‘At 5am I was walking my dogs outside and I heard these huge explosions’

Cricket administrator one of many whose life has been turned upside down by the war in Ukraine

Among a myriad of stories of devastated civilians in Ukraine is that of a South African cricket administrator.

Kobus Olivier – who in a previous job with Netherlands cricket coached against an Irish under-17 side that featured Eoin Morgan, Kevin O'Brien and William Porterfield -–is among the millions who can do nothing but wait and hope for the best.

Olivier, originally from Cape Town, fell in love with Kyiv while on holiday there four years ago and decided to up sticks. He has since become the director of a chain of schools and the chief executive of the Ukrainian Cricket Federation.

Olivier is currently in his apartment with his dogs, and it was while out walking with them that he witnessed first hand the start of the war.

“At four am the bombs started” he explains. “At 5 am I was walking my dogs outside and I heard these huge explosions that didn’t sound very far away. I ran up to my flat, I haven’t put my nose outside since.

“I don’t speak Ukrainian or Russian so my neighbours came to me a few hours ago knocking on my door to tell me there’s been instructions on their mobiles to take blankets, warm clothes and water and to get down to the nearest metro. The subways are bomb shelters. My building and the building next to me are nearly deserted.

“I’ve got four little dogs and I won’t leave them. I can’t take them down to the shelter, there’s gonna be thousands of people down there and they won’t let me in with four dogs. I’m not leaving them behind. I’m sitting in my apartment absolutely terrified.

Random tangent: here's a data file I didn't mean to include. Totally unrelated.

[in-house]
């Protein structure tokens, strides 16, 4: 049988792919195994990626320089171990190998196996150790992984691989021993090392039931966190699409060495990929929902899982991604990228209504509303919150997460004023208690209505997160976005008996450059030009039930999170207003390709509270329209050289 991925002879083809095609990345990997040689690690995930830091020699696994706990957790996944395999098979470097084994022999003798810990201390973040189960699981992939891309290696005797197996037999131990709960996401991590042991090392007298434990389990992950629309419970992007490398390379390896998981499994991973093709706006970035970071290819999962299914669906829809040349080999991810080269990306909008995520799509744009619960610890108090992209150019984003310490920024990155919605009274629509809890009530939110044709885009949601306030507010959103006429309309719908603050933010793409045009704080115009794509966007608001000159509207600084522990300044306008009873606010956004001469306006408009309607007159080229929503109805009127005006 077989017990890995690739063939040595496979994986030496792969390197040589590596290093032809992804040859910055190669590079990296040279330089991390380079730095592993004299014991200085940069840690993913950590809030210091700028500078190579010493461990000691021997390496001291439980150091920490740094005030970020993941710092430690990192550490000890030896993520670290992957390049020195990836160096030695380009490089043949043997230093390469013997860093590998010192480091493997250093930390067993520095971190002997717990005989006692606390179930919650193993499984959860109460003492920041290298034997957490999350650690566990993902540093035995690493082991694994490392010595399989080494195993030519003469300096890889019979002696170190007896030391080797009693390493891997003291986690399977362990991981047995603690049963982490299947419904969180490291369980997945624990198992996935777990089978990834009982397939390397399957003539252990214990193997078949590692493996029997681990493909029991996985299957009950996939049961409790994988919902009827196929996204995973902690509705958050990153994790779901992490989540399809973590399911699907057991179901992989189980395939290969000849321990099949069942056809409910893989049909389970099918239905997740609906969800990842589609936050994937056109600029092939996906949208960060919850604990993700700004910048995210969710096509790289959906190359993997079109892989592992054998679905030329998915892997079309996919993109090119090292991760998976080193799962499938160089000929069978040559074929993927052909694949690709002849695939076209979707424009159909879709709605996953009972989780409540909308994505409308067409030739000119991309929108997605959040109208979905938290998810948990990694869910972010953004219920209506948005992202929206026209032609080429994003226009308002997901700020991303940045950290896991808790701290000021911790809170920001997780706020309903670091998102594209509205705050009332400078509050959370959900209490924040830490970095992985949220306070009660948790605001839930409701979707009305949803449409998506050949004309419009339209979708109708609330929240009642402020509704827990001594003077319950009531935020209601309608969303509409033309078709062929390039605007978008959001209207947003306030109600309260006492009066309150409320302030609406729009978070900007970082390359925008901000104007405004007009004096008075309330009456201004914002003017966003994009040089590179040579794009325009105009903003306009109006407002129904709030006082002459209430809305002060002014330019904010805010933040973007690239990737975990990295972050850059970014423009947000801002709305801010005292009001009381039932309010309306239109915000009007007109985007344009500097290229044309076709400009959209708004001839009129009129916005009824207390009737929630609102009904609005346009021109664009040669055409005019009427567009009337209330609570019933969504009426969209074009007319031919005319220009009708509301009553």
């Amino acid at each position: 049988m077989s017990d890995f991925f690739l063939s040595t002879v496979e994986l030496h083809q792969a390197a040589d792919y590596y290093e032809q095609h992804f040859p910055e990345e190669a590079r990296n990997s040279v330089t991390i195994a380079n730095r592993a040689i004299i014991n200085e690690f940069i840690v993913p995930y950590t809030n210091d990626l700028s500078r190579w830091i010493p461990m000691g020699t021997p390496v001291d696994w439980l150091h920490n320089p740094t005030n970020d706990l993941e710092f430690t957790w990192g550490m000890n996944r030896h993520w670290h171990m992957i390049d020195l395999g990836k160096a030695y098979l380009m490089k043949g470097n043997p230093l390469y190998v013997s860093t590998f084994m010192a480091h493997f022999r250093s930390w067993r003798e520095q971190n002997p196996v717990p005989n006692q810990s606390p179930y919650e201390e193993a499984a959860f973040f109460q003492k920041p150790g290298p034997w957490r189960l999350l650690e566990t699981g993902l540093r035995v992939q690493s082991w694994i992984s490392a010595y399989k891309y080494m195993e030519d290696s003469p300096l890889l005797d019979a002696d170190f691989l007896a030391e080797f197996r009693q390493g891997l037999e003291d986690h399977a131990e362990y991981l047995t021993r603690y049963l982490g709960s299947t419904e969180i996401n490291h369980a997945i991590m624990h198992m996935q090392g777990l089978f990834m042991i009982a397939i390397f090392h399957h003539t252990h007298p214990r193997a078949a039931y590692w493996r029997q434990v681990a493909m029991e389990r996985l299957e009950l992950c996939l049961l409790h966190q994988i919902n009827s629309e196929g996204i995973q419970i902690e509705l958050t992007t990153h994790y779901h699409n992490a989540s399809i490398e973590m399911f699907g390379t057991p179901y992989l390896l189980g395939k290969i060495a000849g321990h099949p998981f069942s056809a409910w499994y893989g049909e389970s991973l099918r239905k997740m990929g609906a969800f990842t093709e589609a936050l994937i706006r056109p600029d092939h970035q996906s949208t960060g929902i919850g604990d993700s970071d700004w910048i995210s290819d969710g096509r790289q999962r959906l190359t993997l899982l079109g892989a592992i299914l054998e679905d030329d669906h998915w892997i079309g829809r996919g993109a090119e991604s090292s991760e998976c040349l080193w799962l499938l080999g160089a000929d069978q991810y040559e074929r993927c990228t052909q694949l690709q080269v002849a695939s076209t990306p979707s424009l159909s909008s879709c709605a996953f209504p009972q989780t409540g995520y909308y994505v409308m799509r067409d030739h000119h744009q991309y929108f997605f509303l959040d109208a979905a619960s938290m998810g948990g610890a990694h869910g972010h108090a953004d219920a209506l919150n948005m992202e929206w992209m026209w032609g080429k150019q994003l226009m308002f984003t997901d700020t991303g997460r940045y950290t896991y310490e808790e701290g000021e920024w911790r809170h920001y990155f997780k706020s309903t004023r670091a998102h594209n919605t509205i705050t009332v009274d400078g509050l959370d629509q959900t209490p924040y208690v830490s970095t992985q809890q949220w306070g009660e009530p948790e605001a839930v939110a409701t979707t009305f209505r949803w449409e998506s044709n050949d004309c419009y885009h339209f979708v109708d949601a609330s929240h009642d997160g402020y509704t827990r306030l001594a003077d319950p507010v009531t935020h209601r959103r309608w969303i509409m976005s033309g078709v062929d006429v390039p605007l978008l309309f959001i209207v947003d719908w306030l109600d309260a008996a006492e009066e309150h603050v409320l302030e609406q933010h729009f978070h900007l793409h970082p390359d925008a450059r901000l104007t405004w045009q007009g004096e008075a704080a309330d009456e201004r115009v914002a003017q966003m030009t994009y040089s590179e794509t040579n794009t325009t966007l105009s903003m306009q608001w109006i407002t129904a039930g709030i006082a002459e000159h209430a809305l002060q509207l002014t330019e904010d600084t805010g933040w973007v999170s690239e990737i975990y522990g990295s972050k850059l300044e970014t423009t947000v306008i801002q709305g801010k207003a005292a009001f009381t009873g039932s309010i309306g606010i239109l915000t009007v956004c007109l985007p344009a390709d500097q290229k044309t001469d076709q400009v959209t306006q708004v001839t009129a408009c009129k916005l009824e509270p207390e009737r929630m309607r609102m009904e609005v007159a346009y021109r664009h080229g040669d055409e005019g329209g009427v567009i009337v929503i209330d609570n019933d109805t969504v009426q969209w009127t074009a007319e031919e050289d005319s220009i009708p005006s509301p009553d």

“I’ve got enough water, food and dog food for a month.”

Olivier may be alone in Kyiv, but in Kharkiv, the hub of Ukrainian cricket, he has heard from players who are in a more dire situation.

"There are 15,000 mainly medical students from Asia in Ukraine in all the big cities" says Olivier.

Senior players

"Kharkiv is the pool of our senior players and they've been playing organised leagues since 2001. Most of those guys spent the night down in the subway with their families. They sat there for nearly 24 hours, they phoned me saying they are sitting like sardines and it sounds like Guy Fawkes out there, it's a terrible battering and they hear bombs going off all night.

“I’ve been told that 2,000 of them are stuck. A lot of them were supposed to be evacuated yesterday morning, the Indian embassy was going to send planes but then the bombing started so that had to be cancelled.”

Though the senior national teams at the moment are made up almost exclusively of expats, Olivier is adamant that the Ukrainians he coaches at youth level – boys and girls – will soon progress. Such growth meant the country looked set to be officially recognised by the International Cricket Council in July.

That seems all a bit redundant now, with sport taking a back seat amid the turmoil. Olivier though doesn’t see it that way as he displays a remarkable sense of optimism.

“Things have to go back to normal at some stage” he forecasts. We’ve still got three months before before the season starts so hopefully people return and we can carry on.

"I'm very positive if I look at Afghanistan. Look at what they've been through with the Taliban and those guys are still playing. That's a hell of an example for us that they're still able to play cricket even after that.

“Sport is something that can lift the mood. Ukraine is going to be devastated. They’ve lost young soldiers and civilians, it’s going to be a very depressing and sad place after this. I think sport can be one of the ways to lift people’s spirits, give them something to look forward to and be positive. I think cricket can play a huge role in that process.”

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